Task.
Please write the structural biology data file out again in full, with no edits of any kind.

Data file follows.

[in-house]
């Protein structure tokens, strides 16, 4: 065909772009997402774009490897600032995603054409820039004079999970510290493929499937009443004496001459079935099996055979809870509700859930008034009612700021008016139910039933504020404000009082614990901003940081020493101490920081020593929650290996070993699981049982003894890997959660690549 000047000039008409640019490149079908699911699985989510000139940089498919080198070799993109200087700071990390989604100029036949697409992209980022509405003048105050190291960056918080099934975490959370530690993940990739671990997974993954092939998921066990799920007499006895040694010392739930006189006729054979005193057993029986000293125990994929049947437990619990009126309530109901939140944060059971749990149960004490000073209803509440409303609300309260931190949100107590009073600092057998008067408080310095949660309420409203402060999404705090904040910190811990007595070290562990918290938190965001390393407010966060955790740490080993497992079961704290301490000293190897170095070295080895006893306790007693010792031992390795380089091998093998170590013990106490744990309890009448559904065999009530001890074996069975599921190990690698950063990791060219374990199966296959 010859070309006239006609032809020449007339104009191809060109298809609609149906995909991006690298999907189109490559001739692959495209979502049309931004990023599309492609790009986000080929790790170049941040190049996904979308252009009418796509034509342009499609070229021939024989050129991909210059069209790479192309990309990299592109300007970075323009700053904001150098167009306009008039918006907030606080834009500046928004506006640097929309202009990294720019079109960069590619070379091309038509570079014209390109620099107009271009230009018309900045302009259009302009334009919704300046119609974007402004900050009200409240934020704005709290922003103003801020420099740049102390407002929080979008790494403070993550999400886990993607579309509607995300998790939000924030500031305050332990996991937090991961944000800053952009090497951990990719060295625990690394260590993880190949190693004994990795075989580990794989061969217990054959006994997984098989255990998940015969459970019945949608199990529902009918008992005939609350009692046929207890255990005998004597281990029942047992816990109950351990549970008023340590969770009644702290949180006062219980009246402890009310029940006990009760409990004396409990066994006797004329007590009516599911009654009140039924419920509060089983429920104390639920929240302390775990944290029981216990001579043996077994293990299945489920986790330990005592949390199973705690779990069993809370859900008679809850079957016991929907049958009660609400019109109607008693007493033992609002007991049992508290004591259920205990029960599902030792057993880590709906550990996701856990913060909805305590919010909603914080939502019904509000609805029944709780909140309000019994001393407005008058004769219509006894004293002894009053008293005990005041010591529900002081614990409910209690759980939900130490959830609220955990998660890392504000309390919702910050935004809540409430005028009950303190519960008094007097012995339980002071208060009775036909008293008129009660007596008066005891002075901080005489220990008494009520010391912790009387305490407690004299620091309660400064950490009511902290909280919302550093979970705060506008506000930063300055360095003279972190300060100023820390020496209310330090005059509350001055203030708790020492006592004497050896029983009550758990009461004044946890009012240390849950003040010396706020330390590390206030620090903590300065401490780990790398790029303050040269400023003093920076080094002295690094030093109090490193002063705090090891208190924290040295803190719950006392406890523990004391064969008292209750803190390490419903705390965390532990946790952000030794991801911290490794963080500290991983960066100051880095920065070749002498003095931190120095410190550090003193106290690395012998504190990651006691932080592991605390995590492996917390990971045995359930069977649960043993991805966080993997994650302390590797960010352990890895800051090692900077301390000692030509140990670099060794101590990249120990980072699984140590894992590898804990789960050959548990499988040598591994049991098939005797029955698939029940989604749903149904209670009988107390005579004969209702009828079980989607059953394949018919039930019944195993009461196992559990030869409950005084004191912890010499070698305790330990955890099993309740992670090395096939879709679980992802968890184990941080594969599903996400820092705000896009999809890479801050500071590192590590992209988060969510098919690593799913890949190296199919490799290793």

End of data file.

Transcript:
[in-house]
């Protein structure tokens, strides 16, 4: 065909772009997402774009490897600032995603054409820039004079999970510290493929499937009443004496001459079935099996055979809870509700859930008034009612700021008016139910039933504020404000009082614990901003940081020493101490920081020593929650290996070993699981049982003894890997959660690549 000047000039008409640019490149079908699911699985989510000139940089498919080198070799993109200087700071990390989604100029036949697409992209980022509405003048105050190291960056918080099934975490959370530690993940990739671990997974993954092939998921066990799920007499006895040694010392739930006189006729054979005193057993029986000293125990994929049947437990619990009126309530109901939140944060059971749990149960004490000073209803509440409303609300309260931190949100107590009073600092057998008067408080310095949660309420409203402060999404705090904040910190811990007595070290562990918290938190965001390393407010966060955790740490080993497992079961704290301490000293190897170095070295080895006893306790007693010792031992390795380089091998093998170590013990106490744990309890009448559904065999009530001890074996069975599921190990690698950063990791060219374990199966296959 010859070309006239006609032809020449007339104009191809060109298809609609149906995909991006690298999907189109490559001739692959495209979502049309931004990023599309492609790009986000080929790790170049941040190049996904979308252009009418796509034509342009499609070229021939024989050129991909210059069209790479192309990309990299592109300007970075323009700053904001150098167009306009008039918006907030606080834009500046928004506006640097929309202009990294720019079109960069590619070379091309038509570079014209390109620099107009271009230009018309900045302009259009302009334009919704300046119609974007402004900050009200409240934020704005709290922003103003801020420099740049102390407002929080979008790494403070993550999400886990993607579309509607995300998790939000924030500031305050332990996991937090991961944000800053952009090497951990990719060295625990690394260590993880190949190693004994990795075989580990794989061969217990054959006994997984098989255990998940015969459970019945949608199990529902009918008992005939609350009692046929207890255990005998004597281990029942047992816990109950351990549970008023340590969770009644702290949180006062219980009246402890009310029940006990009760409990004396409990066994006797004329007590009516599911009654009140039924419920509060089983429920104390639920929240302390775990944290029981216990001579043996077994293990299945489920986790330990005592949390199973705690779990069993809370859900008679809850079957016991929907049958009660609400019109109607008693007493033992609002007991049992508290004591259920205990029960599902030792057993880590709906550990996701856990913060909805305590919010909603914080939502019904509000609805029944709780909140309000019994001393407005008058004769219509006894004293002894009053008293005990005041010591529900002081614990409910209690759980939900130490959830609220955990998660890392504000309390919702910050935004809540409430005028009950303190519960008094007097012995339980002071208060009775036909008293008129009660007596008066005891002075901080005489220990008494009520010391912790009387305490407690004299620091309660400064950490009511902290909280919302550093979970705060506008506000930063300055360095003279972190300060100023820390020496209310330090005059509350001055203030708790020492006592004497050896029983009550758990009461004044946890009012240390849950003040010396706020330390590390206030620090903590300065401490780990790398790029303050040269400023003093920076080094002295690094030093109090490193002063705090090891208190924290040295803190719950006392406890523990004391064969008292209750803190390490419903705390965390532990946790952000030794991801911290490794963080500290991983960066100051880095920065070749002498003095931190120095410190550090003193106290690395012998504190990651006691932080592991605390995590492996917390990971045995359930069977649960043993991805966080993997994650302390590797960010352990890895800051090692900077301390000692030509140990670099060794101590990249120990980072699984140590894992590898804990789960050959548990499988040598591994049991098939005797029955698939029940989604749903149904209670009988107390005579004969209702009828079980989607059953394949018919039930019944195993009461196992559990030869409950005084004191912890010499070698305790330990955890099993309740992670090395096939879709679980992802968890184990941080594969599903996400820092705000896009999809890479801050500071590192590590992209988060969510098919690593799913890949190296199919490799290793």